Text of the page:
Magazine article The Spectator

Ancient and Modern: Boris's Periclean Optimism

Magazine article The Spectator

Ancient and Modern: Boris's Periclean Optimism

Article excerpt

Credit: Peter Jones

What is Boris's great secret? Does it lie in the bust of the Athenian statesman Pericles (c. 495-429 bc) that he keeps in the Mayor's office in London?

The key can be found, perhaps, in Pericles' passionate commitment to the idea of Athens as a 'living lesson for Greece'. This was the central message of his famous Funeral Speech (430 bc) -- not so much the heroism of the dead as the uniqueness of the city for which they had died and the contrast with its bitter rival, the conservative, inward-looking, military-obsessed Sparta.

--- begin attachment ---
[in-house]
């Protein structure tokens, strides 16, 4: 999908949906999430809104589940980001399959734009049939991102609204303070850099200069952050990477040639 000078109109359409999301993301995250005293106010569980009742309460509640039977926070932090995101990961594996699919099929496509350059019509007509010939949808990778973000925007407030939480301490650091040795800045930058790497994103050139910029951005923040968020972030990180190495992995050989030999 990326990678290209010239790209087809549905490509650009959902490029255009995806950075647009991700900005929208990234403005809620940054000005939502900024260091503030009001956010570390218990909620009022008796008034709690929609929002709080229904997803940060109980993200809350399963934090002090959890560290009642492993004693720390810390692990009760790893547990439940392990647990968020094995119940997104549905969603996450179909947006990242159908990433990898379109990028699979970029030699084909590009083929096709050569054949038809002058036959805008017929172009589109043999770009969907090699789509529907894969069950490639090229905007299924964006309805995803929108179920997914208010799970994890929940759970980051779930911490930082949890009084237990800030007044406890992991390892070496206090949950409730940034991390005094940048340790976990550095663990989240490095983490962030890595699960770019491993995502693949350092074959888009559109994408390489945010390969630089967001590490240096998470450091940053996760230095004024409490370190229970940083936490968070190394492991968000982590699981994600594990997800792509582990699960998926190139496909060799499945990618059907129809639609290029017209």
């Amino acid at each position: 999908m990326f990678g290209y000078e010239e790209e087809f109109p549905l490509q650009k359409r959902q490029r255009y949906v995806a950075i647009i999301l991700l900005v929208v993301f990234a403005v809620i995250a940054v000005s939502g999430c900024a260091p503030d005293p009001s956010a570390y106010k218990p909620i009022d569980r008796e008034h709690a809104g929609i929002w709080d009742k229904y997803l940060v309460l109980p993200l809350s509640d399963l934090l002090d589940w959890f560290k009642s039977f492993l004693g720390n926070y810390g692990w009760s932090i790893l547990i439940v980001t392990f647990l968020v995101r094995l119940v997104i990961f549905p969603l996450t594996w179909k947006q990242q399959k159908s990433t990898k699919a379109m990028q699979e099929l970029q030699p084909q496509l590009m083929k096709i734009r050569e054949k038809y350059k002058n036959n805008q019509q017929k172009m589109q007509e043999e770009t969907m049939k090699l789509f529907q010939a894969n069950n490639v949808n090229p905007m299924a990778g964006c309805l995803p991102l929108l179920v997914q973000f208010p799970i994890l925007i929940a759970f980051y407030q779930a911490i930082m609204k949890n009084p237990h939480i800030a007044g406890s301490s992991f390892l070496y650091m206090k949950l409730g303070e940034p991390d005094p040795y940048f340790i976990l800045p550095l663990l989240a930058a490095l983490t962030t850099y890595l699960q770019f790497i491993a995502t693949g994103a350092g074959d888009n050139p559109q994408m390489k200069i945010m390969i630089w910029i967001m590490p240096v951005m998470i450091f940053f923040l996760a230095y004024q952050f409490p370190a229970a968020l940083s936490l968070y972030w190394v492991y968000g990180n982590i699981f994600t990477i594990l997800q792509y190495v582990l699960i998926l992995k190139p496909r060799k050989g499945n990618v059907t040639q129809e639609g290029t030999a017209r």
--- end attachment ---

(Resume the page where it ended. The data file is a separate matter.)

Athens was a model to others, Pericles affirmed, a democracy governed in the interests of the many, not the few. Advancement in public life depended on merit; poverty did not stand in a man's way. Tolerance in private dealings did not result in lawlessness. Further, Athens was an open city, attracting to it the produce of the world, with a relaxed life style that did not compromise resolve in battle. …

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